Sicily’s famous white cliffs disfigured in an act of vandalism

ROME – Saturday was bad and good news for Sabrina Lattuca, mayor of Realmonte, a small town on the west coast of Sicily.

She woke up that morning to find vandals had thrown iron oxide powder on the white cliffs known as Scala dei Turchi, or Turkish Staircase, smearing Realmonte’s main tourist draw. bloody red spots.

But by nightfall, much of the damage had been repaired thanks to the efforts of a team of cultural heritage experts, municipal employees and local citizens who spent the day cleaning up the site at the using mops, brooms and water pumps.

“They are an example of the best of Sicily,” Ms. Lattuca said of the people who helped with the cleanup. In 24 hours, she added, “this teamwork has brought beauty and splendor back to the Scala dei Turchi”.

Molded by the waves and the wind over the millennia in a grandiose natural staircase, legend has it that it was the preferred landing place for pirates and invaders from distant lands, such as the Turks, hence its name.

Long a seaside draw for Sicilians, the Marl Cliffs gained wider fame thanks to a series of detective novels starring Inspector Salvo Montalbano by the late Italian writer Andrea Camilleri, who praised the “stunning beauty”. The works were then turned into a popular television series.

And they also achieved cinematic fame in Giuseppe Tornatore’s “Malena” and other films.

Investigators in Agrigento, the largest city in the region, about 16 km east of Scala dei Turchi, are now browsing video taken by surveillance cameras on the roads leading to the site on Friday night in Saturday when the vandalism took place.

Major Marco La Rovere, commander of the Agrigento military police branch, which is investigating the case, said his officers and local prosecutors had “an idea” of who might have vandalized the site, which had been degraded by graffiti in the past. Now they were looking for evidence to back up their intuition, he said, declining to give details. “It’s an open investigation,” he said.

Ms. Lattuca had no doubts that the vandalism “was the work of a madman”.

“There is no other explanation for such an absurd act,” she said.

Michele Benfari, Agrigento’s top cultural heritage official, instead said the “gaping wound” left by the oxide powder may have been a statement left by a “disillusioned artist” grappling with the tragedy of the pandemic .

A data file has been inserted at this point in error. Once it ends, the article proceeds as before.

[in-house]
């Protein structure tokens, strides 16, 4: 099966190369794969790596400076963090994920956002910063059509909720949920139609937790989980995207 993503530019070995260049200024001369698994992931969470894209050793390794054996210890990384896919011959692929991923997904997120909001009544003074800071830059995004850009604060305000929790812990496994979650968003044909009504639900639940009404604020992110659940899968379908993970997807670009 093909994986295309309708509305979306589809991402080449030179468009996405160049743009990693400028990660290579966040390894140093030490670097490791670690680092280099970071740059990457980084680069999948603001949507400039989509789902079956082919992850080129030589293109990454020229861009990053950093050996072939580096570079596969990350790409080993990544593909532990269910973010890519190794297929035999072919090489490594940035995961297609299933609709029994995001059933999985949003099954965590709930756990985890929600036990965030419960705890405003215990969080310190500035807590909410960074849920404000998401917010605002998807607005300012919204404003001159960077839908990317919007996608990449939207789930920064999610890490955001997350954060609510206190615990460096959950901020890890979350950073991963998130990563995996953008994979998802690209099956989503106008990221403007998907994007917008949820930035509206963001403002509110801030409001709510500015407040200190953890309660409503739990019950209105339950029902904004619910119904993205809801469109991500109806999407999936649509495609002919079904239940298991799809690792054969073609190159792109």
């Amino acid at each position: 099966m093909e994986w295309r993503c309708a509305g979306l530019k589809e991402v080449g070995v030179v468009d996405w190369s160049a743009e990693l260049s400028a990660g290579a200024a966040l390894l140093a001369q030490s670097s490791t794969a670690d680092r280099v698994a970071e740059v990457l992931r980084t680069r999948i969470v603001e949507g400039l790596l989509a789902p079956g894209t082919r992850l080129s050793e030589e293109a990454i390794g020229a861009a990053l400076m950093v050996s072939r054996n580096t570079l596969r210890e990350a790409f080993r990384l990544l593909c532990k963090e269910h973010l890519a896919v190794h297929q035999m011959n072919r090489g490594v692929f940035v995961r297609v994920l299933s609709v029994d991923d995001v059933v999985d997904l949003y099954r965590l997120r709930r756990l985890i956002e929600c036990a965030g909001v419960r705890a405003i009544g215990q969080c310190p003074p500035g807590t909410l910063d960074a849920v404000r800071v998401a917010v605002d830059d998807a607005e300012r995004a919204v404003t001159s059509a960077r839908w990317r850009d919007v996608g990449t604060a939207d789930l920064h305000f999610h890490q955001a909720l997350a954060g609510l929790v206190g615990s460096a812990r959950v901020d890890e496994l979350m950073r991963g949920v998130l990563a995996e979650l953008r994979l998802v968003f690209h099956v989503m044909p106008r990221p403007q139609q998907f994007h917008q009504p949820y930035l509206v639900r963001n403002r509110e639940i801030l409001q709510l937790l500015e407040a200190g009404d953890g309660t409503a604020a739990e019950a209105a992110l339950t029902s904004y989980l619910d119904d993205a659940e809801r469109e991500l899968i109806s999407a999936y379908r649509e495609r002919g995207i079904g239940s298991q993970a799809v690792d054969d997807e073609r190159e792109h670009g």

He cited an artist who made headlines when he threw red dye into the Trevi Fountain in Rome in 2007 and threw thousands of colored balls in the Spanish Steps a year later.

“It could be an interpretation,” he said. Acts of vandalism were rare in his region of Sicily, he said.

Fortunately, Benfari noted, the iron oxide powder used by vandals is relatively harmless if not mixed with other chemicals. Special vacuum cleaners were used to remove the powder and the remaining traces were cleaned with a simple soap on some areas.

“We were lucky,” he says.

La Scala dei Turchi is currently closed to the public for security reasons, as well as fears that the site will be damaged by mass tourism. It is also the subject of litigation to determine the ownership of parts of the site between the region, the local authority and an individual.

Before the pandemic, the site attracted around one million visitors a year, said Giuseppe Taibi, local representatives of Fondo Ambiente Italiano, an organization often referred to as the National Trust of Italy, which in recent years has successfully lobbied to demolish two structures that were built there.

It was a major victory in an area of ​​Sicily infamous for its dismal record in illegal construction projects. In 2016, Fondo Ambiente Italiano inaugurated a panoramic terrace overlooking the cliffs on the former site of one of the demolished buildings.

“It sent a strong signal,” Taibi said. “It’s also a way to admire the site without destroying it,” by allowing too many visitors, he says.

The Fondo also promoted the Scala dei Turchi on its list of places to save in Italy. “It is de facto a heritage of humanity that must be protected,” said Mr. Taibi.

The locals clearly agreed.

“As soon as we learned that Scala dei Turchi had been disfigured, we rolled up our sleeves and got down to work,” said Claudio Lombardo, who heads the local branch of the environmental association Mareamico, which monitors and maintains the coastal areas.

“Because it is so white as snow, so pure”, the Scala dei Turchi “is the emblem of a clean and honest Sicily, and it must be preserved and protected”, declared Mrs. Lattuca, the mayor.

Leave a Comment